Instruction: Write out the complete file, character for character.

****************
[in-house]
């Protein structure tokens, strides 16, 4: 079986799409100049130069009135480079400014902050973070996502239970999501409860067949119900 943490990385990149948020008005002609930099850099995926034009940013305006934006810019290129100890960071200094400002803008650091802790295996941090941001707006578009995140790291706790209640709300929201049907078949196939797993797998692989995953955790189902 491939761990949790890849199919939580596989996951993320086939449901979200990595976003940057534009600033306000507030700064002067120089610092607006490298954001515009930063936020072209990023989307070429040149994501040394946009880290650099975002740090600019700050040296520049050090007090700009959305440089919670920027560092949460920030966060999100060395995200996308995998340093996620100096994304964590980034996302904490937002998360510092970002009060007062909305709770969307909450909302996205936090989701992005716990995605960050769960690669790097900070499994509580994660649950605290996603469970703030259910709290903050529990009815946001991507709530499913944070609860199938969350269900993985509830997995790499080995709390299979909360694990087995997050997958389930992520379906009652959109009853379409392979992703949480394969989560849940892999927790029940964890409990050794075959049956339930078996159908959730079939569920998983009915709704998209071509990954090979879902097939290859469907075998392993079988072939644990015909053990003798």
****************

[in-house]
């Protein structure tokens, strides 16, 4: 079986799409100049130069009135480079400014902050973070996502239970999501409860067949119900 943490990385990149948020008005002609930099850099995926034009940013305006934006810019290129100890960071200094400002803008650091802790295996941090941001707006578009995140790291706790209640709300929201049907078949196939797993797998692989995953955790189902 491939761990949790890849199919939580596989996951993320086939449901979200990595976003940057534009600033306000507030700064002067120089610092607006490298954001515009930063936020072209990023989307070429040149994501040394946009880290650099975002740090600019700050040296520049050090007090700009959305440089919670920027560092949460920030966060999100060395995200996308995998340093996620100096994304964590980034996302904490937002998360510092970002009060007062909305709770969307909450909302996205936090989701992005716990995605960050769960690669790097900070499994509580994660649950605290996603469970703030259910709290903050529990009815946001991507709530499913944070609860199938969350269900993985509830997995790499080995709390299979909360694990087995997050997958389930992520379906009652959109009853379409392979992703949480394969989560849940892999927790029940964890409990050794075959049956339930078996159908959730079939569920998983009915709704998209071509990954090979879902097939290859469907075998392993079988072939644990015909053990003798």